HIMF (Hypoxia-Induced Mitogenic Factor) Signaling Mediates the HMGB1 (High Mobility Group Box 1)-Dependent Endothelial and Smooth Muscle Cell Crosstalk in Pulmonary Hypertension

Qing Lin, Chunling Fan, Jose Gomez-Arroyo, Katrien Van Raemdonck, Lucas W. Meuchel, John T. Skinner, Allen D. Everett, Xia Fang, Andrew A. Macdonald, Kazuyo Kegan, Roger A. Johns

Research output: Contribution to journalArticle

Abstract

Objective: HIMF (hypoxia-induced mitogenic factor; also known as FIZZ1 [found in inflammatory zone-1] or RELM [resistin-like molecule-α]) is an etiological factor of pulmonary hypertension (PH) in rodents, but its underlying mechanism is unclear. We investigated the immunomodulatory properties of HIMF signaling in PH pathogenesis. Approach and Results: Gene-modified mice that lacked HIMF (KO [knockout]) or overexpressed HIMF human homolog resistin (hResistin) were used for in vivo experiments. The pro-PH role of HIMF was verified in HIMF-KO mice exposed to chronic hypoxia or sugen/hypoxia. Mechanistically, HIMF/hResistin activation triggered the HMGB1 (high mobility group box 1) pathway and RAGE (receptor for advanced glycation end products) in pulmonary endothelial cells (ECs) of hypoxic mouse lungs in vivo and in human pulmonary microvascular ECs in vitro. Treatment with conditioned medium from hResistin-stimulated human pulmonary microvascular ECs induced an autophagic response, BMPR2 (bone morphogenetic protein receptor 2) defects, and subsequent apoptosis-resistant proliferation in human pulmonary artery (vascular) smooth muscle cells in an HMGB1-dependent manner. These effects were confirmed in ECs and smooth muscle cells isolated from pulmonary arteries of patients with idiopathic PH. HIMF/HMGB1/RAGE-mediated autophagy and BMPR2 impairment were also observed in pulmonary artery (vascular) smooth muscle cells of hypoxic mice, effects perhaps related to FoxO1 (forkhead box O1) dampening by HIMF. Experiments in EC-specific hResistin-overexpressing transgenic mice confirmed that EC-derived HMGB1 mediated the hResistin-driven pulmonary vascular remodeling and PH. Conclusions: In HIMF-induced PH, HMGB1-RAGE signaling is pivotal for mediating EC-smooth muscle cell crosstalk. The humanized mouse data further support clinical implications for the HIMF/HMGB1 signaling axis and indicate that hResistin and its downstream pathway may constitute targets for the development of novel anti-PH therapeutics in humans.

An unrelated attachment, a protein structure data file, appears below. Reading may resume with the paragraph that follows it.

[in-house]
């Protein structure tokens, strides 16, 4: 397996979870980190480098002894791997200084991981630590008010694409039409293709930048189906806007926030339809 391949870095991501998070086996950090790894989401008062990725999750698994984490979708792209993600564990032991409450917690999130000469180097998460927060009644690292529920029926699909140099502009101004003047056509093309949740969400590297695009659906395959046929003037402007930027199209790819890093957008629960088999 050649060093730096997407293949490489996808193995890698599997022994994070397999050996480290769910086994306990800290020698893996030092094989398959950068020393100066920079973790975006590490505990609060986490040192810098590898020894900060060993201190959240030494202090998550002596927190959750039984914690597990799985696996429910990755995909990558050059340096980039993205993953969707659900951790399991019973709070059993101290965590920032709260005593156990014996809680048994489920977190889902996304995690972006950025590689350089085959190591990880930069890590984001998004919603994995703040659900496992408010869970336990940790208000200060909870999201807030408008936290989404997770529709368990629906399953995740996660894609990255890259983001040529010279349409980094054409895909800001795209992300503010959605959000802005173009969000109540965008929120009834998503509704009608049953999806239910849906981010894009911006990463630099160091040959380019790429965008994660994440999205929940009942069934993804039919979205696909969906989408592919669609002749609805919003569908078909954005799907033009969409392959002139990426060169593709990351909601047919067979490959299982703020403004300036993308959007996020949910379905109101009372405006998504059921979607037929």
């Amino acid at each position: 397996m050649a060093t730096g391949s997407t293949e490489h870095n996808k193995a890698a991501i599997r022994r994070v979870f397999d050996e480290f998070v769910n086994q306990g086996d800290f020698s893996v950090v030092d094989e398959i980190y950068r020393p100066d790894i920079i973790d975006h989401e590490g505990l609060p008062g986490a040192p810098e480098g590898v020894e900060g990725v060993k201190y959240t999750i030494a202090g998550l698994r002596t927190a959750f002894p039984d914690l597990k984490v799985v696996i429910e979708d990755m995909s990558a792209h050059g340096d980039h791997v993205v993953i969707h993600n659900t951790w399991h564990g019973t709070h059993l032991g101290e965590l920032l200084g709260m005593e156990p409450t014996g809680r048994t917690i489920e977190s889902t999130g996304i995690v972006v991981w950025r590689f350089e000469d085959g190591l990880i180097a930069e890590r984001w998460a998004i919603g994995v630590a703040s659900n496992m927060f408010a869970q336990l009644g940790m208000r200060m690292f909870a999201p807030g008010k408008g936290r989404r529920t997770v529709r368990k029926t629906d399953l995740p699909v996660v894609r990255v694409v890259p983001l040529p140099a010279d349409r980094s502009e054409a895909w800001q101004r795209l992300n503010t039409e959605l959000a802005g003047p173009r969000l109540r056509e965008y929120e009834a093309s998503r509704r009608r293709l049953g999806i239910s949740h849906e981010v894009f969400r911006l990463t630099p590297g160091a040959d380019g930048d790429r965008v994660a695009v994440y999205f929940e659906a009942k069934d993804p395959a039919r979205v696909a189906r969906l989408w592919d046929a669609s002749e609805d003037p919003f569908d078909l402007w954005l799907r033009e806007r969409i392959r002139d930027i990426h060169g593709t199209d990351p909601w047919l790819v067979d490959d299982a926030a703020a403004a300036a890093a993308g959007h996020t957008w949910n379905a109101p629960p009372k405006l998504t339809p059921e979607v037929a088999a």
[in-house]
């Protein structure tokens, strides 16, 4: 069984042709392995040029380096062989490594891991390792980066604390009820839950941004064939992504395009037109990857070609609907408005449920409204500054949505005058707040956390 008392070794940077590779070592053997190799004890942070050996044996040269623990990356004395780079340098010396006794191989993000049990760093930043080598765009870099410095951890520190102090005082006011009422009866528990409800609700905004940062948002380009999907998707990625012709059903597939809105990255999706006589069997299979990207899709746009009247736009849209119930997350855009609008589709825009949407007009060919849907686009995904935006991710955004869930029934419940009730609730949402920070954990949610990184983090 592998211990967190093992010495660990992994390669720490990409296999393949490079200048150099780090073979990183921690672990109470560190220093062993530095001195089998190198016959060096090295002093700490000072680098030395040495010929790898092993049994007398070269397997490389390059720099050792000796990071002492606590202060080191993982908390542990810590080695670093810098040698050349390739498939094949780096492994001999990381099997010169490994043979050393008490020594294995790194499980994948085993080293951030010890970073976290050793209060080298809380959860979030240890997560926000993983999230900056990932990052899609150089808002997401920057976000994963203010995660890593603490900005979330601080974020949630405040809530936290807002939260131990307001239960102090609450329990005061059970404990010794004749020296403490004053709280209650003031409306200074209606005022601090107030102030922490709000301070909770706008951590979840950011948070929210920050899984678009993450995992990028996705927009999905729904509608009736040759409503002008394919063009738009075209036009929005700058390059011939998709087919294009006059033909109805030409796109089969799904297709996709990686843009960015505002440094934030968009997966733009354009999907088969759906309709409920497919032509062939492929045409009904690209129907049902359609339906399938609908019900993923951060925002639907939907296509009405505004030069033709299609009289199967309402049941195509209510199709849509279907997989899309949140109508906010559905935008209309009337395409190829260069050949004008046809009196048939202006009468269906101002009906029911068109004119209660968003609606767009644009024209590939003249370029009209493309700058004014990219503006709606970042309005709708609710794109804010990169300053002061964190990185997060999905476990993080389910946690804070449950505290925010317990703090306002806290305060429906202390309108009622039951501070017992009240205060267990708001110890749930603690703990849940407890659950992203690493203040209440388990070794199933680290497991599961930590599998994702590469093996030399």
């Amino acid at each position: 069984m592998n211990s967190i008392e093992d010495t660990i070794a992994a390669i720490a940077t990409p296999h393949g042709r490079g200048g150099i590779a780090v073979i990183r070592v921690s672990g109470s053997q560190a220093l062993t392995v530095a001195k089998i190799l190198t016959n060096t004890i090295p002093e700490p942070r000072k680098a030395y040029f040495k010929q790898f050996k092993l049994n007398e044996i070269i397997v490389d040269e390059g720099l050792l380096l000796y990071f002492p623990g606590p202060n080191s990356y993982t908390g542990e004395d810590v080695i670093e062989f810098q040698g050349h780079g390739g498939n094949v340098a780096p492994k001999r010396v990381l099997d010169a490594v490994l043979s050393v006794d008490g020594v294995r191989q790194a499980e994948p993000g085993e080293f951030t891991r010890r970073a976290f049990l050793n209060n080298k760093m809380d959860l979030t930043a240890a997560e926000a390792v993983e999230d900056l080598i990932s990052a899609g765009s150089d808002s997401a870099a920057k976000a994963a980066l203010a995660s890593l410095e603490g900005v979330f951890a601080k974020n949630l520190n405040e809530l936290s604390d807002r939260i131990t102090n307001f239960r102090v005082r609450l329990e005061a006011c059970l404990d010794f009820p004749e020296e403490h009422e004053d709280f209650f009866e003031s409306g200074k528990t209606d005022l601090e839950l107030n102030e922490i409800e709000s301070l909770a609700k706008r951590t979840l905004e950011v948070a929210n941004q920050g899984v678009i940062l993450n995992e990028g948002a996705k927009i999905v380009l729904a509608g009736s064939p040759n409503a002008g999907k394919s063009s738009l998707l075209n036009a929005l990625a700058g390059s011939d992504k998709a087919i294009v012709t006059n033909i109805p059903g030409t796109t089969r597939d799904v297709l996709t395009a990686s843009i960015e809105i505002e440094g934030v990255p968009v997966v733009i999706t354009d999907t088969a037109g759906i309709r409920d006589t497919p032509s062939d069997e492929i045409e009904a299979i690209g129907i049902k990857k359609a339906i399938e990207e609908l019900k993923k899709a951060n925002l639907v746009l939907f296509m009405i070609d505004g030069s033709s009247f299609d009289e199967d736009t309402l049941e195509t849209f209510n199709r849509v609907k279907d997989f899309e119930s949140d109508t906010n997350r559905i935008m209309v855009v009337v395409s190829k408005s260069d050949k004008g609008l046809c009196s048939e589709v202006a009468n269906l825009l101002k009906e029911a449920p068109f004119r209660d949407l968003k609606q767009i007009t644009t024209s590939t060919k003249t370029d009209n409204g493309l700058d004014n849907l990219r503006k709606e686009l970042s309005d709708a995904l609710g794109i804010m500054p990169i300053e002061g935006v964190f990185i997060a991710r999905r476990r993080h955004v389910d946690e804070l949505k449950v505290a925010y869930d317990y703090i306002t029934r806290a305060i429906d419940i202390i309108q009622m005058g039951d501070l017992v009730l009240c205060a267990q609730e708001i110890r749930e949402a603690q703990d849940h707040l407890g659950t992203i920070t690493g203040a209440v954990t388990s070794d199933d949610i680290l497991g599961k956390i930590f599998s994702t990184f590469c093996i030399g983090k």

Original languageEnglish (US)
Pages (from-to)2505-2519
Number of pages15
JournalArteriosclerosis, thrombosis, and vascular biology
Volume39
Issue number12
DOIs
StatePublished - Dec 1 2019

Keywords

  • animals
  • humans
  • mice
  • resistin
  • rodentia

ASJC Scopus subject areas

  • Cardiology and Cardiovascular Medicine

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